Texas RPS Moves One Step Closer To Extinction

Posted by NAW Staff on April 16, 2015 No Comments
Categories : Policy Watch

The Texas Senate voted in favor of S.B.931, which would repeal Texas' renewable portfolio standard (RPS) and undo its Competitive Renewable Energy Zones (CREZs) transmission initiative.

The bill, sponsored by Sen. Troy Fraser, R-Horseshoe Bay, would end Texas' RPS at the end of the year while undoing the massive, $7 billion-plus CREZ project that unlocked the state's bottlenecked wind areas through the building of transmission lines.

In addition, the bill would require that any new transmission projects in the footprint of the Electric Reliability Council of Texas would no longer proceed through the CREZ process but would now be required to meet an economic needs test, a more onerous hurdle.

Adopted in 1999, the Texas RPS required 2,000 MW of new renewable energy capacity to be installed statewide by 2009. In 2005, the Texas legislature expanded the program to accommodate 5,880 MW by 2015 and included a target of 10,000 MW by 2025. Texas reached the 10,000 MW plateau in early 2010 – 15 years ahead of schedule.

The bill now moves to the House State Affairs Committee.

Advocates say the legislation is not only shortsighted, but would be harmful to the state's economy.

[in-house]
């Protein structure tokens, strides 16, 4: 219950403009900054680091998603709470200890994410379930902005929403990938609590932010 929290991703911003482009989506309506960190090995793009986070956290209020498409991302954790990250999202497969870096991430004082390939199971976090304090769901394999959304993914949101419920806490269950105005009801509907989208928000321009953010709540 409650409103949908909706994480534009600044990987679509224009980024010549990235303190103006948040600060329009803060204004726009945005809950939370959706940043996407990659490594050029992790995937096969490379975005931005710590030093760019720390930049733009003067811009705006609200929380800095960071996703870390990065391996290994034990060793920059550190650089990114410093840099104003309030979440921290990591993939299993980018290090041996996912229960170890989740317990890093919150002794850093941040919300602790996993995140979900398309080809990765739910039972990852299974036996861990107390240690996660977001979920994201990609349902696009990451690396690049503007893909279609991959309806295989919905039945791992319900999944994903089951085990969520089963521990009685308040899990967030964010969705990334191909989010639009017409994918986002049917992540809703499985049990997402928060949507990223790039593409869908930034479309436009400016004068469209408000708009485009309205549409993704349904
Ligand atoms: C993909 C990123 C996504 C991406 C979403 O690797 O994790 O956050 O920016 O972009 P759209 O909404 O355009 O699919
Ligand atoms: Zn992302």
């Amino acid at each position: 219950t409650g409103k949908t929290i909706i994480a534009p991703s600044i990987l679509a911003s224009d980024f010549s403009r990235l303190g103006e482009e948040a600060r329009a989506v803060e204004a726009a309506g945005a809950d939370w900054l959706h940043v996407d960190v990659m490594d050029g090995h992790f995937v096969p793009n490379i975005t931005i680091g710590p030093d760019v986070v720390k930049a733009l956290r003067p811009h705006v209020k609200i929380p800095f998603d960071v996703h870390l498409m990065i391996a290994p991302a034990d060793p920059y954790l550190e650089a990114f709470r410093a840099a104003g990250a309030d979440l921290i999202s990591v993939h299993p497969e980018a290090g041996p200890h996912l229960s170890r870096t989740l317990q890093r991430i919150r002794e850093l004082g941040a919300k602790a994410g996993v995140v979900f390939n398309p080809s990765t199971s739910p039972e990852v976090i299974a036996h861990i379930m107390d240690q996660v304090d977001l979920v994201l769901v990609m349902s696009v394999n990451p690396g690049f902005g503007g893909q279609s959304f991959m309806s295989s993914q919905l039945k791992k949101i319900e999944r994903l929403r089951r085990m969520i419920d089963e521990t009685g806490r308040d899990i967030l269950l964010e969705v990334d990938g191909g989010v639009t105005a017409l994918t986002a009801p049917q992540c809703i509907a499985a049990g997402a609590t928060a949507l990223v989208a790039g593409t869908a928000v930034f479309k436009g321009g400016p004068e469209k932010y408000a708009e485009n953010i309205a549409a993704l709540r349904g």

‘S.B.931 represents a step backward for the state of Texas and its 'all of the above' energy strategy,’ explains Jeffrey Clark, executive director at The Wind Coalition, a regional partner at the American Wind Energy Association. ‘It is harmful to investors committed to our state, and, because it focuses solely on killing incentives for wind and solar power, it sends the misguided message that the state will continue to support its energy industries, just not it's renewable ones.’

Clark says the signal from the legislature hurts not just Texas' renewable energy industries, but all of its economic development and industry recruiting efforts.

‘Wind energy is lowering Texas electric bills by more than $950 million each year, saving 13 billion gallons of water and bringing more than $40 billion in investment to rural Texas,’ he says. ‘Our industry is a bipartisan Texas success story, and we are hopefully confident that the pro-business members of the Texas House will give this bill careful consideration and then reject it as misguided, partisan and harmful.’

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